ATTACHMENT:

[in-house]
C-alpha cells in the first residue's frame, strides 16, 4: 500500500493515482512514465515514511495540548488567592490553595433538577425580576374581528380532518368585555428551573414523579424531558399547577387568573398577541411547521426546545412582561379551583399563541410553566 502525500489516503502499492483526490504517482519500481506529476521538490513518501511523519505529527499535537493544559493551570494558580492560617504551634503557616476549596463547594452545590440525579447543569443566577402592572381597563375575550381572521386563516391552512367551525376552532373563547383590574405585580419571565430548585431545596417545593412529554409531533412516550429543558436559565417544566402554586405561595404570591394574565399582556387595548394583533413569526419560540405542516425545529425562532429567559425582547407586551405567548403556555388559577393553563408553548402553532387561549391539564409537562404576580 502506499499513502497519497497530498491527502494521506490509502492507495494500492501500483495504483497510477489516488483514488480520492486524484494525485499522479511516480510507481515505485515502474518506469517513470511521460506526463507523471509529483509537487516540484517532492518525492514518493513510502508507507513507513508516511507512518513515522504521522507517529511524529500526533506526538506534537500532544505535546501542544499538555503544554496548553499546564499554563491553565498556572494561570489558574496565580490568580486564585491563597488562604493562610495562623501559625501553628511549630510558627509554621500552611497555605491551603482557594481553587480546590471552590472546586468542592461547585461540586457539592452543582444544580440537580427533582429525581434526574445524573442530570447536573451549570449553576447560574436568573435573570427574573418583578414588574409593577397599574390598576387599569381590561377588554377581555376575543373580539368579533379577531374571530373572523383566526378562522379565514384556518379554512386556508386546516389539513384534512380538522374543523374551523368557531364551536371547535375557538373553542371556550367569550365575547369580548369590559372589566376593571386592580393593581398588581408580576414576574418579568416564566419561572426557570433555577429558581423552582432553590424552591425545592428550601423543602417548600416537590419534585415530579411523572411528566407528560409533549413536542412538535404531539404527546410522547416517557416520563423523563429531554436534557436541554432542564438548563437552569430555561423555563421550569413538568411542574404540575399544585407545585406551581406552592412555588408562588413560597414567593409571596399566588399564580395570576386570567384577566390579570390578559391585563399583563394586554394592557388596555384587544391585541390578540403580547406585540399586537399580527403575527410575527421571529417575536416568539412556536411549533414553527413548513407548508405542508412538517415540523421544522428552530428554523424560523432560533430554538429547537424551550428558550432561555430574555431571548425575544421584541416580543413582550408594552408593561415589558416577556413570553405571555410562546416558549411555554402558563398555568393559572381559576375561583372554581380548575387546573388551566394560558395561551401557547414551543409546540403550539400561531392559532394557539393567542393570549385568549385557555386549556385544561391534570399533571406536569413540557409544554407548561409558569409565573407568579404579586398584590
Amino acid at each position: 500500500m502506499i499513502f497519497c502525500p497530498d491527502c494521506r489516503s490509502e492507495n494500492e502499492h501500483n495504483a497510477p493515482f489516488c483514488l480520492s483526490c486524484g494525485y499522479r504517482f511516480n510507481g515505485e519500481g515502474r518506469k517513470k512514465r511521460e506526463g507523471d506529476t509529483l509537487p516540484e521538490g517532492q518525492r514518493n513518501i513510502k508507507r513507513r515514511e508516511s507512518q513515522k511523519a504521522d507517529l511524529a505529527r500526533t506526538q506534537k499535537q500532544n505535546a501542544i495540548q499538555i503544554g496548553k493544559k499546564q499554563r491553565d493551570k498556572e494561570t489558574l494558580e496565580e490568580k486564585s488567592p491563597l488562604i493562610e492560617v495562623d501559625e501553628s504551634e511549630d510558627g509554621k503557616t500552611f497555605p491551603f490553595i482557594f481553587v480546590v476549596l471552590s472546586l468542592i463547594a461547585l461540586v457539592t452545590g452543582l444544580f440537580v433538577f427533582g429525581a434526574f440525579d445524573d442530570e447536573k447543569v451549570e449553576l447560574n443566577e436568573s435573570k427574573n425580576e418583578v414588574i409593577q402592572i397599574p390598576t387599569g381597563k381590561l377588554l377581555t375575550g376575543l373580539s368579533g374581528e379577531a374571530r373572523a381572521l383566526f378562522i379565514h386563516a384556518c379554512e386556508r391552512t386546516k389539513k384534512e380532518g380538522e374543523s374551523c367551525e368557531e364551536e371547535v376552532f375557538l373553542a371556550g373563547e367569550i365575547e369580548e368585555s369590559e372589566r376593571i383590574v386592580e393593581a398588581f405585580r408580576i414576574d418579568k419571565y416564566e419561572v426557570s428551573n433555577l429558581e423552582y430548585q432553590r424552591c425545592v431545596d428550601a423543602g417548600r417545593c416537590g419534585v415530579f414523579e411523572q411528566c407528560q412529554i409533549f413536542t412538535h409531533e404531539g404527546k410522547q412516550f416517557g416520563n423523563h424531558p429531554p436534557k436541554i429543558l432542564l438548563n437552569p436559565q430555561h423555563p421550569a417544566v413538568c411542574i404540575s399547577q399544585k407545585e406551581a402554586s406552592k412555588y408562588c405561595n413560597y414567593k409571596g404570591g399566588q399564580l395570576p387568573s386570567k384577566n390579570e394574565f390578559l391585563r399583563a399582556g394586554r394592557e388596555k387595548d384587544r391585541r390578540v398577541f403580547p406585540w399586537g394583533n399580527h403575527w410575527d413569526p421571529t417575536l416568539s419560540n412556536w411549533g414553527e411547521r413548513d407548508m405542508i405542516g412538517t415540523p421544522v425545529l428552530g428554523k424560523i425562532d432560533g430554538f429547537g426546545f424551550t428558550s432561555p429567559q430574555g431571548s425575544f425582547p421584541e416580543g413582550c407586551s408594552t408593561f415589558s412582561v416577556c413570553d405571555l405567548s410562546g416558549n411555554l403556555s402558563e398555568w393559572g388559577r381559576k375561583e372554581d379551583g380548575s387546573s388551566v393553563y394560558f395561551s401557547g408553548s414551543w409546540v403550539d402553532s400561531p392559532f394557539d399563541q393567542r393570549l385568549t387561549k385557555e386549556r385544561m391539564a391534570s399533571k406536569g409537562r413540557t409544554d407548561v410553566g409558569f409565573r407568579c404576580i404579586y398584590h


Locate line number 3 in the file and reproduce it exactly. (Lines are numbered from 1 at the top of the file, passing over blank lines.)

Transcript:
Amino acid at each position: 500500500m502506499i499513502f497519497c502525500p497530498d491527502c494521506r489516503s490509502e492507495n494500492e502499492h501500483n495504483a497510477p493515482f489516488c483514488l480520492s483526490c486524484g494525485y499522479r504517482f511516480n510507481g515505485e519500481g515502474r518506469k517513470k512514465r511521460e506526463g507523471d506529476t509529483l509537487p516540484e521538490g517532492q518525492r514518493n513518501i513510502k508507507r513507513r515514511e508516511s507512518q513515522k511523519a504521522d507517529l511524529a505529527r500526533t506526538q506534537k499535537q500532544n505535546a501542544i495540548q499538555i503544554g496548553k493544559k499546564q499554563r491553565d493551570k498556572e494561570t489558574l494558580e496565580e490568580k486564585s488567592p491563597l488562604i493562610e492560617v495562623d501559625e501553628s504551634e511549630d510558627g509554621k503557616t500552611f497555605p491551603f490553595i482557594f481553587v480546590v476549596l471552590s472546586l468542592i463547594a461547585l461540586v457539592t452545590g452543582l444544580f440537580v433538577f427533582g429525581a434526574f440525579d445524573d442530570e447536573k447543569v451549570e449553576l447560574n443566577e436568573s435573570k427574573n425580576e418583578v414588574i409593577q402592572i397599574p390598576t387599569g381597563k381590561l377588554l377581555t375575550g376575543l373580539s368579533g374581528e379577531a374571530r373572523a381572521l383566526f378562522i379565514h386563516a384556518c379554512e386556508r391552512t386546516k389539513k384534512e380532518g380538522e374543523s374551523c367551525e368557531e364551536e371547535v376552532f375557538l373553542a371556550g373563547e367569550i365575547e369580548e368585555s369590559e372589566r376593571i383590574v386592580e393593581a398588581f405585580r408580576i414576574d418579568k419571565y416564566e419561572v426557570s428551573n433555577l429558581e423552582y430548585q432553590r424552591c425545592v431545596d428550601a423543602g417548600r417545593c416537590g419534585v415530579f414523579e411523572q411528566c407528560q412529554i409533549f413536542t412538535h409531533e404531539g404527546k410522547q412516550f416517557g416520563n423523563h424531558p429531554p436534557k436541554i429543558l432542564l438548563n437552569p436559565q430555561h423555563p421550569a417544566v413538568c411542574i404540575s399547577q399544585k407545585e406551581a402554586s406552592k412555588y408562588c405561595n413560597y414567593k409571596g404570591g399566588q399564580l395570576p387568573s386570567k384577566n390579570e394574565f390578559l391585563r399583563a399582556g394586554r394592557e388596555k387595548d384587544r391585541r390578540v398577541f403580547p406585540w399586537g394583533n399580527h403575527w410575527d413569526p421571529t417575536l416568539s419560540n412556536w411549533g414553527e411547521r413548513d407548508m405542508i405542516g412538517t415540523p421544522v425545529l428552530g428554523k424560523i425562532d432560533g430554538f429547537g426546545f424551550t428558550s432561555p429567559q430574555g431571548s425575544f425582547p421584541e416580543g413582550c407586551s408594552t408593561f415589558s412582561v416577556c413570553d405571555l405567548s410562546g416558549n411555554l403556555s402558563e398555568w393559572g388559577r381559576k375561583e372554581d379551583g380548575s387546573s388551566v393553563y394560558f395561551s401557547g408553548s414551543w409546540v403550539d402553532s400561531p392559532f394557539d399563541q393567542r393570549l385568549t387561549k385557555e386549556r385544561m391539564a391534570s399533571k406536569g409537562r413540557t409544554d407548561v410553566g409558569f409565573r407568579c404576580i404579586y398584590h